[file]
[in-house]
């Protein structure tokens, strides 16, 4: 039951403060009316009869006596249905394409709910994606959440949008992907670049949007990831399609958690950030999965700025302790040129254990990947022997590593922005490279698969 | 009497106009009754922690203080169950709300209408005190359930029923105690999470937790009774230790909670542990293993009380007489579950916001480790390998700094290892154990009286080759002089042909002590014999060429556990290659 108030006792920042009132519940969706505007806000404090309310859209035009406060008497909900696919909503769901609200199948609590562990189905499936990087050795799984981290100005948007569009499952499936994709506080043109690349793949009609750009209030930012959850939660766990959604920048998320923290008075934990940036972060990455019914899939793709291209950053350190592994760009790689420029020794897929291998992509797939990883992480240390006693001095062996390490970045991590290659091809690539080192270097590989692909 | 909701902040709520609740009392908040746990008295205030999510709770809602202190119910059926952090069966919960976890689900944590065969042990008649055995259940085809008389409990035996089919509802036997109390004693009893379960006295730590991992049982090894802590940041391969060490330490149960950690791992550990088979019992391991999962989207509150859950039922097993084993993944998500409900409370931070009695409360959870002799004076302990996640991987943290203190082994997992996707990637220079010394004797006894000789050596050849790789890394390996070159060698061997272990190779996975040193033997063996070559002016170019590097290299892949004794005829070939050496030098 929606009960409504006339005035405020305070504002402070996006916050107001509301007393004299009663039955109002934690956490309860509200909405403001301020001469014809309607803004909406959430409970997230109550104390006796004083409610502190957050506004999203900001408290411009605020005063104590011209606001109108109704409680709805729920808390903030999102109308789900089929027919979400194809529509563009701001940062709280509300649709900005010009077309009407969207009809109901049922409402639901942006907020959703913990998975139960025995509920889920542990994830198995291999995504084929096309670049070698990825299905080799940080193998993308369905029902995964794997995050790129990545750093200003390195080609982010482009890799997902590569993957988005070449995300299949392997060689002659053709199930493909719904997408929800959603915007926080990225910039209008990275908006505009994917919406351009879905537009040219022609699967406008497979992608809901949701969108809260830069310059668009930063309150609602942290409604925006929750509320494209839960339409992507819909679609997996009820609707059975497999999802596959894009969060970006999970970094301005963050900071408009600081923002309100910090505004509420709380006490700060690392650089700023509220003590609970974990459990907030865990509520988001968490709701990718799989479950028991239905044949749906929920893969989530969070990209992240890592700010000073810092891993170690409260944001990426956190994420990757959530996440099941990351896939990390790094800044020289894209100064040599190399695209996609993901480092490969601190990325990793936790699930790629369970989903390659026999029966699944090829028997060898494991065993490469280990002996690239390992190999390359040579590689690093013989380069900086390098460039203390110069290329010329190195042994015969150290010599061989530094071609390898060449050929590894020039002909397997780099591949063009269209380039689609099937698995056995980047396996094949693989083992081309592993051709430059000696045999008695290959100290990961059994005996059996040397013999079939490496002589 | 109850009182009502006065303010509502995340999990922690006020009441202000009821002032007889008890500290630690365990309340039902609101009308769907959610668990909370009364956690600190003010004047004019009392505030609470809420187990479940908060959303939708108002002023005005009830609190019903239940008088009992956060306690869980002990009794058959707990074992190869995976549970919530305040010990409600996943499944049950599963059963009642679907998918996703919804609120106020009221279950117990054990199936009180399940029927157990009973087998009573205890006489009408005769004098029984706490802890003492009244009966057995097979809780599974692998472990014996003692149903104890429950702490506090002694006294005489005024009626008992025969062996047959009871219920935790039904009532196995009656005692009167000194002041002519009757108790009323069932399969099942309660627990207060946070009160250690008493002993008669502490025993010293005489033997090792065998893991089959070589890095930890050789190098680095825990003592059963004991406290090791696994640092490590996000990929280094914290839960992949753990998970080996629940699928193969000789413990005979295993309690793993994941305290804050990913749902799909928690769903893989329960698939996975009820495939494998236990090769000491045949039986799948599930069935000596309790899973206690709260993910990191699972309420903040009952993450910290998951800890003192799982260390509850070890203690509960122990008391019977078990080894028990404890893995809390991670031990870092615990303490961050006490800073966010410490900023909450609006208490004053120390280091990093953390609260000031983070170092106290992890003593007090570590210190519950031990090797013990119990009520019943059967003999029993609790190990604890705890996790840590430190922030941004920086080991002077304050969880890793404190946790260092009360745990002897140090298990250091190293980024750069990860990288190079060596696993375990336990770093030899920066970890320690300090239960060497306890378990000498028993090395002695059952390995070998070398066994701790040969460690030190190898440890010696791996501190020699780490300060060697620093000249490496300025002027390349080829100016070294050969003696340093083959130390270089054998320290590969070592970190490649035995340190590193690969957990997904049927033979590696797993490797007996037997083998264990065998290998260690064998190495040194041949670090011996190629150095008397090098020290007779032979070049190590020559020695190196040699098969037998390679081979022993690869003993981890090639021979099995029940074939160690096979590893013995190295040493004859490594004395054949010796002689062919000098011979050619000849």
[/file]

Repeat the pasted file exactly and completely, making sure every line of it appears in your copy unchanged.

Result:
[in-house]
């Protein structure tokens, strides 16, 4: 039951403060009316009869006596249905394409709910994606959440949008992907670049949007990831399609958690950030999965700025302790040129254990990947022997590593922005490279698969 | 009497106009009754922690203080169950709300209408005190359930029923105690999470937790009774230790909670542990293993009380007489579950916001480790390998700094290892154990009286080759002089042909002590014999060429556990290659 108030006792920042009132519940969706505007806000404090309310859209035009406060008497909900696919909503769901609200199948609590562990189905499936990087050795799984981290100005948007569009499952499936994709506080043109690349793949009609750009209030930012959850939660766990959604920048998320923290008075934990940036972060990455019914899939793709291209950053350190592994760009790689420029020794897929291998992509797939990883992480240390006693001095062996390490970045991590290659091809690539080192270097590989692909 | 909701902040709520609740009392908040746990008295205030999510709770809602202190119910059926952090069966919960976890689900944590065969042990008649055995259940085809008389409990035996089919509802036997109390004693009893379960006295730590991992049982090894802590940041391969060490330490149960950690791992550990088979019992391991999962989207509150859950039922097993084993993944998500409900409370931070009695409360959870002799004076302990996640991987943290203190082994997992996707990637220079010394004797006894000789050596050849790789890394390996070159060698061997272990190779996975040193033997063996070559002016170019590097290299892949004794005829070939050496030098 929606009960409504006339005035405020305070504002402070996006916050107001509301007393004299009663039955109002934690956490309860509200909405403001301020001469014809309607803004909406959430409970997230109550104390006796004083409610502190957050506004999203900001408290411009605020005063104590011209606001109108109704409680709805729920808390903030999102109308789900089929027919979400194809529509563009701001940062709280509300649709900005010009077309009407969207009809109901049922409402639901942006907020959703913990998975139960025995509920889920542990994830198995291999995504084929096309670049070698990825299905080799940080193998993308369905029902995964794997995050790129990545750093200003390195080609982010482009890799997902590569993957988005070449995300299949392997060689002659053709199930493909719904997408929800959603915007926080990225910039209008990275908006505009994917919406351009879905537009040219022609699967406008497979992608809901949701969108809260830069310059668009930063309150609602942290409604925006929750509320494209839960339409992507819909679609997996009820609707059975497999999802596959894009969060970006999970970094301005963050900071408009600081923002309100910090505004509420709380006490700060690392650089700023509220003590609970974990459990907030865990509520988001968490709701990718799989479950028991239905044949749906929920893969989530969070990209992240890592700010000073810092891993170690409260944001990426956190994420990757959530996440099941990351896939990390790094800044020289894209100064040599190399695209996609993901480092490969601190990325990793936790699930790629369970989903390659026999029966699944090829028997060898494991065993490469280990002996690239390992190999390359040579590689690093013989380069900086390098460039203390110069290329010329190195042994015969150290010599061989530094071609390898060449050929590894020039002909397997780099591949063009269209380039689609099937698995056995980047396996094949693989083992081309592993051709430059000696045999008695290959100290990961059994005996059996040397013999079939490496002589 | 109850009182009502006065303010509502995340999990922690006020009441202000009821002032007889008890500290630690365990309340039902609101009308769907959610668990909370009364956690600190003010004047004019009392505030609470809420187990479940908060959303939708108002002023005005009830609190019903239940008088009992956060306690869980002990009794058959707990074992190869995976549970919530305040010990409600996943499944049950599963059963009642679907998918996703919804609120106020009221279950117990054990199936009180399940029927157990009973087998009573205890006489009408005769004098029984706490802890003492009244009966057995097979809780599974692998472990014996003692149903104890429950702490506090002694006294005489005024009626008992025969062996047959009871219920935790039904009532196995009656005692009167000194002041002519009757108790009323069932399969099942309660627990207060946070009160250690008493002993008669502490025993010293005489033997090792065998893991089959070589890095930890050789190098680095825990003592059963004991406290090791696994640092490590996000990929280094914290839960992949753990998970080996629940699928193969000789413990005979295993309690793993994941305290804050990913749902799909928690769903893989329960698939996975009820495939494998236990090769000491045949039986799948599930069935000596309790899973206690709260993910990191699972309420903040009952993450910290998951800890003192799982260390509850070890203690509960122990008391019977078990080894028990404890893995809390991670031990870092615990303490961050006490800073966010410490900023909450609006208490004053120390280091990093953390609260000031983070170092106290992890003593007090570590210190519950031990090797013990119990009520019943059967003999029993609790190990604890705890996790840590430190922030941004920086080991002077304050969880890793404190946790260092009360745990002897140090298990250091190293980024750069990860990288190079060596696993375990336990770093030899920066970890320690300090239960060497306890378990000498028993090395002695059952390995070998070398066994701790040969460690030190190898440890010696791996501190020699780490300060060697620093000249490496300025002027390349080829100016070294050969003696340093083959130390270089054998320290590969070592970190490649035995340190590193690969957990997904049927033979590696797993490797007996037997083998264990065998290998260690064998190495040194041949670090011996190629150095008397090098020290007779032979070049190590020559020695190196040699098969037998390679081979022993690869003993981890090639021979099995029940074939160690096979590893013995190295040493004859490594004395054949010796002689062919000098011979050619000849």